Perhaps the most important parallel Kadare draws in Essays comes in the form of explaining the censorship of the Greek tragedians. While exploring the possible reasons for the loss of much of Aeschylus’s literary contributions, Kadare describes the decline in approval for dramatic tragedies and the desire for comedy and satire. He also examines the role of totalitarian rule over artistic expression. He effectively connects dots from Ancient Greece to modern day Europe, showing an interconnectedness in world history, world literature, and Albanian literature and culture, despite the isolation of Albania throughout much of the twentieth century.
In “Dante, The Inevitable,” Kadare examines Dante’s The Divine Comedy in relationship to Albania. In examining Dante’s banishment and difficulties, Kadare brings light to the experiences and cruelties experienced by Ezra Pound and Ernest Koliqi. He then describes how, although many other literary masterpieces were censored or outlawed, Dante’s work was more accessible in Hoxha’s regime. According to Kadare, “In the midst of Albanian communism, the most vicious regime, the most faithless and alien to Dante, the poet’s work was being translated more fully and more masterfully than ever” (location 1604-1608). He continues that the reason for this is because “his translators, like the rest of Albania, were experiencing one of his three states, that of hell” (location 1608). In this essay, Kadare masterfully connects the work of Dante, while continuing to refer to Aeschylus’s tragedy, with the political and cultural reality of Albania. Kadare makes the connection most clear when stating “The Divine Comedy is the only work of literature in the world that simultaneously, and with the same intensity, reflected both the darkness and the light of communist Albania” (location 1793).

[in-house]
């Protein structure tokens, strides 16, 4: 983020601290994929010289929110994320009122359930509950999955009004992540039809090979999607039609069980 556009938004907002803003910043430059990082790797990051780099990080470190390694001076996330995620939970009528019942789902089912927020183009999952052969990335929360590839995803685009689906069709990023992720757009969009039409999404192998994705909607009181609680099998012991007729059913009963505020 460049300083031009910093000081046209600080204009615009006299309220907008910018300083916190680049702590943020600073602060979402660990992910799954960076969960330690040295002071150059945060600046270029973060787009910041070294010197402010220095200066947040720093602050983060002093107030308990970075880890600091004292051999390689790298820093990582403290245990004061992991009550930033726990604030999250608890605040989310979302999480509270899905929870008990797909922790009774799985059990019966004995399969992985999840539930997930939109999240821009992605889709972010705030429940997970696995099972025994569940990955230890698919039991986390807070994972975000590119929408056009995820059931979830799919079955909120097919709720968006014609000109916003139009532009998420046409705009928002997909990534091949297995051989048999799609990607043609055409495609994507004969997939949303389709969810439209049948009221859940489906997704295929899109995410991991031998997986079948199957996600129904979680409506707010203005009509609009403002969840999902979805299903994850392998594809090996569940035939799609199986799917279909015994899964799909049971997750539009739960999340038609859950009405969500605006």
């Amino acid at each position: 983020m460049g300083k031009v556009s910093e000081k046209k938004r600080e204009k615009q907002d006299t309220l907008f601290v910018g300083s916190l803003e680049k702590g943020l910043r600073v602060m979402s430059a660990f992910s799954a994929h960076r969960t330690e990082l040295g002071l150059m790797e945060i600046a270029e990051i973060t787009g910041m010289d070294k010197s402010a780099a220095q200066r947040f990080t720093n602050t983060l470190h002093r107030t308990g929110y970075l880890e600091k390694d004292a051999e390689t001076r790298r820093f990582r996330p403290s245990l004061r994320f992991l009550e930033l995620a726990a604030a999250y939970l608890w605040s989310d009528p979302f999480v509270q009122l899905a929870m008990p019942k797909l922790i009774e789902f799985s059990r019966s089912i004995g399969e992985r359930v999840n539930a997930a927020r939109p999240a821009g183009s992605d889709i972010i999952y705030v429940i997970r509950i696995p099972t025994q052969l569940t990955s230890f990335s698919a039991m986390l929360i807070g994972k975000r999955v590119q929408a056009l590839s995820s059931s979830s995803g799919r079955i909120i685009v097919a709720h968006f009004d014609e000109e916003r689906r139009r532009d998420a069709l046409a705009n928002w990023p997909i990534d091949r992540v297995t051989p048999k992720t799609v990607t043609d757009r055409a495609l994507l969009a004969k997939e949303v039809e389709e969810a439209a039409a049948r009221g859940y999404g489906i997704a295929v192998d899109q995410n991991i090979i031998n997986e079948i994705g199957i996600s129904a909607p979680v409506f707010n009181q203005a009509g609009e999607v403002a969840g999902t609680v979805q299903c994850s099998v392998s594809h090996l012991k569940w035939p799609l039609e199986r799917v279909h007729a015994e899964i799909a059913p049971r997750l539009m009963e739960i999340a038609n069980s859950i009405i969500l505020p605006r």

Perhaps the most relevant connections Kadare makes in “Hamlet, The Difficult Prince” is the cultural connection between Balkan blood feuds and vengeance with the revenge tragedy in Shakespeare’s Hamlet. Throughout Essays, Kadare draws attention to the blood feud tradition that has existed for most of Albania’s history. In detailing the many iterations of the drama throughout history, Kadare claims that “The story of Hamlet is about how mediocrity is bred, which leads us to realize that mediocrity has its share of import in either the destruction or the immortalization of great art” (location 2930).
In Essays, Kadare provides a path for exploring the connection between Albanian history and culture in conversation with world literature. He ultimately reflects on the Balkan tropes and themes present throughout the literary canon, making connections that vary from clear and concise to slightly tenuous. What Kadare does provide, masterfully, is an alternate view of the importance of world literature to Albanian culture and Albanian culture to world literature. Essays on World Literature is an informative and thought-provoking collection that encourages readers to see the works of Aeschylus, Dante, and Shakespeare in conversation with the obscure and poorly recognized historically significant Illyrian civilization that became modern Albania.